Aquincum - the roman Budapest
Roman legions arrived to the present territory of Hungary about 10 AC, and settled western Hungary, using the line of river Danube as border. They called the newly conquered lands Pannonia Inferor, which soon became a prosperous colony.
The once upon a time ‘capital’ of Pannonia was Aquincum – named after the many hotspring outbursting from the earth here – , where Óbuda part of Budapest locates today. With its 40 000 inhabitans Aquincum was an important trade center and legion’s basis of the Roman Empire. It is believed that Marcus Aurelius wrote at least part of his book ‘Mediations’ at Aquincum. Two open-air theatres, amphitheatrum for the soldiers and another one for the citizens, public bathes, merchants’ villas, buildings for the municipality, the old legion’s camp, temples – these Roman structures built mainly during the 2nd and 3rd century AD are still today witnesses of life of the Pannonia province. The excavations and ruins remained show evidence of the lifestyle of this period. The objects foundhere by archeologists are collected and on display in Aquincum Museum today. The museum exhibits a reconstruction of the hydraulic system, Roman houses, statues, reliefs, coins, potteries, paintings, mosaics and many more that have been recovered on site.
The waterorgan – part of the museum’s collection – is an extremely unique and rare finding. According to the chronicles, in 228 AC, Gaius Julius Viatorinus, a prominent official of the civilian town of Aquincum presented a portable organ to the collegium of textile-dealers. The craftsmen and merchants of the city joined such associations (collegia) based on their occupations. The collegia carried out public services (e.g. maintenance of the aqueduct or fire fighting). It was also their duty to give burial assistance to their members. These associations played a large role in the social life of these groups, the focus of which was the schola, the ‘clubhouse’, where members would congregate for festivals and feasts. The hall of the association of textile-dealers (collegium centonariorum) was located within the town walls, next to the southern gate of the Aquincum civilian town. The collegium played an important role not only in the social life of its members, but also in the public service allocated to it, namely fire detection and fire fighting in the city. The instrument donated by the Aquincum dignitary, too, was kept there, and it was probably played during festivities. In Antiquity, Vitruvius and Heron gave descriptions of organs. Based on the finds and these descriptions, it is certain that the Aquincum organ was small and portable by hand. The organ was probably built using wood, leather and metals (bronze, copper). The organ had altogether 52 pipes in 4 rows, with 13 pipes in each row. The way the hydra operated is still the subject of debate, since, although its name in Latin indicates an organ operated by water, according to some the organ was operated by air instead. In the mid-3rd century, a fire ravaged the civilian town, destroying, among others, the headquarters of the firemen. The organ fell into the basement beneath its place of storage and was buried by the collapsing debris. During foundation work for the substation of the Electricity Company, the ruins of the clubhouse were found and within it the remains of the organ. In 1931, the excavating archaeologist, Lajos Nagy, found nearly 400 intact and damaged pieces of the organ. During the Second World War, unfortunately numerous pieces were lost, and so barely 300 pieces remain, but the surviving metal parts made it possible to reconstruct a working replica now in the Aquincum Museum in Budapest.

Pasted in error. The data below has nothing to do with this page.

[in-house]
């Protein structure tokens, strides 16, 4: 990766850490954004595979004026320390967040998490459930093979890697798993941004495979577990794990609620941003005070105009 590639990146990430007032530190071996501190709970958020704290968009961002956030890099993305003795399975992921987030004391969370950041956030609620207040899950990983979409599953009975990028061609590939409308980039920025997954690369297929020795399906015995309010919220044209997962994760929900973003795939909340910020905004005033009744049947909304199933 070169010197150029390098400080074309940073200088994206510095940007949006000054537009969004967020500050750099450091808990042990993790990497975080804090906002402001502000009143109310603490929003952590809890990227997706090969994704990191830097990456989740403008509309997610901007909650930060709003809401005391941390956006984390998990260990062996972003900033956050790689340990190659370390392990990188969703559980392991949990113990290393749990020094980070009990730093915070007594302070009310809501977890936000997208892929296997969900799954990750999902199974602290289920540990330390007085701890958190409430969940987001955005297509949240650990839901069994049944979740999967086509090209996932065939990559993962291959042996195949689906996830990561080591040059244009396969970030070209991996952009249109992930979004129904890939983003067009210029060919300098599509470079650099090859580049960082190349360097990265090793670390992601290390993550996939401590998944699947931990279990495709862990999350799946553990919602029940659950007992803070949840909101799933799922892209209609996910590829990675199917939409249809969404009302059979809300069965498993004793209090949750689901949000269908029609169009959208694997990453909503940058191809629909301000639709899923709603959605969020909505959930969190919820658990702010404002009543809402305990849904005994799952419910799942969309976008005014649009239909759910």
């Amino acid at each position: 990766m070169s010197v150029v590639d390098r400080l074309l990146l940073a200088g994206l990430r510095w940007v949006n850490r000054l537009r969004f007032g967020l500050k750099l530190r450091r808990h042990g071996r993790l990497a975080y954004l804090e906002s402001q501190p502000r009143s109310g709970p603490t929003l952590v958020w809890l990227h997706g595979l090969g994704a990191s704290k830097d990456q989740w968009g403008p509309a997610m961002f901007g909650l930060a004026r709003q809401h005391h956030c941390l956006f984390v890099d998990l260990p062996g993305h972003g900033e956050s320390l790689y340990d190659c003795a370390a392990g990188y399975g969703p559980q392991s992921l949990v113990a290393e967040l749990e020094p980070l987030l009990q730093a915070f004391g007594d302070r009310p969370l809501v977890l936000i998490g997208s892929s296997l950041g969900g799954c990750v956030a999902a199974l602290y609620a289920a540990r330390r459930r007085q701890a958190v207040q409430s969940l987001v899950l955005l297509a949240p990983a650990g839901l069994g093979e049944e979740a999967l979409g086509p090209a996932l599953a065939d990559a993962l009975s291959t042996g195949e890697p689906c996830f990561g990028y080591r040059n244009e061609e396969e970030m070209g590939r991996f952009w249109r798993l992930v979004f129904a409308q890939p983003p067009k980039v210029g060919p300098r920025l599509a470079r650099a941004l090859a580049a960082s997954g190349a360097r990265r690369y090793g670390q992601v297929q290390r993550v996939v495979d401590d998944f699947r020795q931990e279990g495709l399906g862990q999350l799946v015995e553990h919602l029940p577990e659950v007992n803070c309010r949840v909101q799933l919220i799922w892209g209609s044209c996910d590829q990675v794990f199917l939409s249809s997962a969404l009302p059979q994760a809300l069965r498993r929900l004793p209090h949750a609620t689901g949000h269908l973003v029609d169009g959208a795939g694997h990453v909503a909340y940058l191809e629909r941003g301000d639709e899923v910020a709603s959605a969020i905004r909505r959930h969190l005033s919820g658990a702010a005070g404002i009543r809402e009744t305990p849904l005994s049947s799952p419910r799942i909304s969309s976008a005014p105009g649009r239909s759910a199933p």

In Aquincum ‘Floralia’ – Spring Feast of the Romans – is held regularly, usually in May, with gladiator games, flower compositions, Roman sacrificial ritual, craftsmen, and ‘Roman’ soldiers and citizens in contemporary clothes.
Photos by: Carole Raddato, flickr.com; Wikipedia wikipedia.com
4-Hour Private Guided Tour of Budapest City by Car/Minivan